Best practice #2: If you must publish referrers, include the page in robots.txt
If you're married to the idea of publishing referrers, you might want to try dasBlog 1.7, which looks to have built-in support for a referral spam blacklist. Also, take note on this great idea from Dave Winer (of Radio UserLand fame):
Winer says, "A couple of weeks ago we finally figured out why porn sites add themselves to referer pages on high page-rank sites: to improve their placement in search engines. Last night at dinner Andrew Grumet came up with the solution. In robots.txt specifically tell Googlebot and its relatives to not index the Referers page. Then the spammers won't get the page-rank they seek."
Grumet's idea is echoed in a recommendation for b2evolution users. Of course, this works only if you publish your referrers separates from the rest of site's content. If it's embedded, robots.txt can't help.
Best practice #3: Rob spammers of PageRank with rel="nofollow"
With the introduction several weeks ago of rel="nofollow", you can also rob the spammers of PageRank at the link-level, not just the page-level using robots.txt. All links referrer section of your website linking to externals websites should carry the rel="nofollow" attribute, without question.
Best practice #4: Gather a cleaner list of referrers using JavaScript and beacon images
As detailed by Marcel Bartels, referrer statistics gathered from beacon images loaded via JavaScript document.write statements are far more trustworthy than what the raw web server logs will contain. You may choose to disregard the referrers section of your server logs altogether and rely wholly on beacon images for referrer stats.
The .htaccess arms race is unwinnable
Referrer spammers are becoming more clever. They're registering odd- or innocuous-sounding domains that redirect to the "mothership"—sites with names like houseofsevengables.com (not teen-fetish-sex.com) that are difficult for a human to distinguish from a legitimate website. It's especially difficult because bloggers like to pick odd-sounding domains for their websites anyway. (For some fascinating speculation about referrer spam, see Nikke Lindqvist's post, "Referral spammers - why are they doing it and what should we do about them?")
In response to the ever-growing problem, many bloggers, including me, have begun fighting an unwinnable war with the referer spammers at the .htaccess level with mod_rewrite. (Some have even taken steps to automate this, such as with Referrer Spam Fucker 3000 or homebrew scripts).
But it's not working. Take a look the following:
My current .htaccess rules to block referral spamming websites. There are 58 separate lines of RewriteCond.
he Referring Sites section of the Analog report for underscorebleach.net for 13 January 2005.
There are legitimate referrers in the file, but many illegitimate sites as well. Can you tell at a glance which are which? Not without visiting them... and that's a problem. The .htaccess grows, and the spam still comes in. And more RewriteCond's = greater chance of false positives.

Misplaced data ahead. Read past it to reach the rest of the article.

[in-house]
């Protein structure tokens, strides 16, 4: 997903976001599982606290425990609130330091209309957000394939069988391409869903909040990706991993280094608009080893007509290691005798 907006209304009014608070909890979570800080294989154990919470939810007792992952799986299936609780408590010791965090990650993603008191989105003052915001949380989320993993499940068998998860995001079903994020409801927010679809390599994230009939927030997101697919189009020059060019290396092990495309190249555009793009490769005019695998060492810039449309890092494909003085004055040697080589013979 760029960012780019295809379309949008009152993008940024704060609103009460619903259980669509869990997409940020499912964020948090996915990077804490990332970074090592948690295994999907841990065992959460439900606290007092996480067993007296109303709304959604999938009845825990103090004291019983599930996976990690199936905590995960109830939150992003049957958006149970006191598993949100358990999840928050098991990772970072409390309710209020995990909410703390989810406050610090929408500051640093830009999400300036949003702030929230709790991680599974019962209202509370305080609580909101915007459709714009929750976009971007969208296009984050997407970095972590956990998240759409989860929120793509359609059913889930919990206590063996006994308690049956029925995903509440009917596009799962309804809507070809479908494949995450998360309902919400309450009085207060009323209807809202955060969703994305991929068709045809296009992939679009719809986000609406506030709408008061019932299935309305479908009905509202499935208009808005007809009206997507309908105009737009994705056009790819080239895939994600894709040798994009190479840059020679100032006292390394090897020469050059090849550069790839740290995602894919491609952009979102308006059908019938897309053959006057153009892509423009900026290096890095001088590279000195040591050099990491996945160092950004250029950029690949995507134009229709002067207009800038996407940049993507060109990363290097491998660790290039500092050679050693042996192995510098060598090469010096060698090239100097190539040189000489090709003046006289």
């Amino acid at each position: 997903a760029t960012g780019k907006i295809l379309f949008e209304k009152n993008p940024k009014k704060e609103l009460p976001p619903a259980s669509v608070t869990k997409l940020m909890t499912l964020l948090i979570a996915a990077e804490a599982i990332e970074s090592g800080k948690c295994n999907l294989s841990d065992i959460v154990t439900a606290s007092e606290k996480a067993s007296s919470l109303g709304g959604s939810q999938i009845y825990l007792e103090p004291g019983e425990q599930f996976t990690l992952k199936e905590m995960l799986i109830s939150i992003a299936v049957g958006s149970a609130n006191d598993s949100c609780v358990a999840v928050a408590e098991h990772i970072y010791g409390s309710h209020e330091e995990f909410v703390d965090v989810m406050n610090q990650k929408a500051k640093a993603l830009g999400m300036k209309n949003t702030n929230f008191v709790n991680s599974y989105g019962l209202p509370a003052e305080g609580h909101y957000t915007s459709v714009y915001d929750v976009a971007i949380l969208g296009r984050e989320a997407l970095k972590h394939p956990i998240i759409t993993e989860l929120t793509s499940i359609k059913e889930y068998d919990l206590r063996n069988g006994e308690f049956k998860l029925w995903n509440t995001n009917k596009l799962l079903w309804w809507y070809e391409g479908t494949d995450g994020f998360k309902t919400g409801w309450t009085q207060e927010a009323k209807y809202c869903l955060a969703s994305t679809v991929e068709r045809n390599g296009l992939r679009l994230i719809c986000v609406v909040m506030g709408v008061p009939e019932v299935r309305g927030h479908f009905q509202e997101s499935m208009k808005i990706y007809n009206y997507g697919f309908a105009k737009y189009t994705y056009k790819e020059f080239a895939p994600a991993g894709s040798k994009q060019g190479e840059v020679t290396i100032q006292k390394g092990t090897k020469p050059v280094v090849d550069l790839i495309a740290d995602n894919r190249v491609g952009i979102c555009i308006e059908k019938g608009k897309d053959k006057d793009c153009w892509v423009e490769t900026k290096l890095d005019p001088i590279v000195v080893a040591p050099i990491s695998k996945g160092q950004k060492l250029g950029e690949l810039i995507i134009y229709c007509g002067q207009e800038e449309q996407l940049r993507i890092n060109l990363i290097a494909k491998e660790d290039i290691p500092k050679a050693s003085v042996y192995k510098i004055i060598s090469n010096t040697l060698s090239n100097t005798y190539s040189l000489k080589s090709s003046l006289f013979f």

Moral of the story: The arms race of .htaccess blocking is unwinnable.
Technical characteristics of referral spam
I started to look at the individual HTTP request made by the referral spammers. Here's an example:
216.204.237.7 - - [13/Jan/2005:01:58:00 -0800] "GET /mt/mt-spameater.cgi?entry_id=764 HTTP/1.0" 200 5472 "http://www.paramountseedfarms.org/" "Mozilla/4.0 (compatible; MSIE 6.0; Windows NT 5.2; .NET CLR 1.1.4322)"
The spammer has taken pains to make the request look legitimate. The user_agent string looks very much like MSIE. (Interestingly, the request is in HTTP/1.0. Perhaps one could write a rule to exclude logfile entries in HTTP/1.0 with referrers. Normally, spiders that use HTTP/1.0 do not pass a referrer. Someone else more knowledgable than me would need to verify this.)
Also, it's not as if all of the referral spamming is coming from the same IP or set of IPs. Someone is commanding a large set of zombies here. (About a year ago, juju.org tackled the referral spamming problem with some nice directions and found that the spam was coming from a single IP, but I believe things have gotten more complex since then.) I trawled through the logfile for 13 January 2005 for eight random referrer spams and found eight different IPs.
BUT what is special about the request from the referrer spammer is that his IP is probably blacklisted somewhere. Now, as long as we follow through on the recommendation above to stop publishing referrers, there's no need to try and block the request in real-time. Besides, this would be a waste of resources and would hurt the 99% of users who are legitimate. However, we can query blacklists, such as through Distributed Sender Blackhole List (DSBL), at logfile analysis time to filter out the referral spam.
Also see Nikke Lindqvists's technical analysis of referral spam.
Idea #1: Filter referrer URLs against Jay Allen's MT-Blacklist
Previously on this site, I have criticized MT-Blacklist. That doesn't mean I don't think Jay Allen has done great work, and the current blacklist is a masterpiece—when used properly.
In this situation, I believe the blacklist could be a powerful, efficient weapon against referrer spam. See the current master blacklist file and compare it against my .htaccess rules, for example. Sites like houseofsevengables.com and canadianlabels.net are listed in the master blacklist file.
Therefore, if a logfile analysis program was to filter referrers against this list, it would certainly help root out spam. Also, the master blacklist is a simple text file that can be downloaded from a website (and also easily mirrored). It seems to me that this idea could be easily implemented. In fact, Omar Shahine has already written a .NET class to filter URLs against the MT-Blacklist.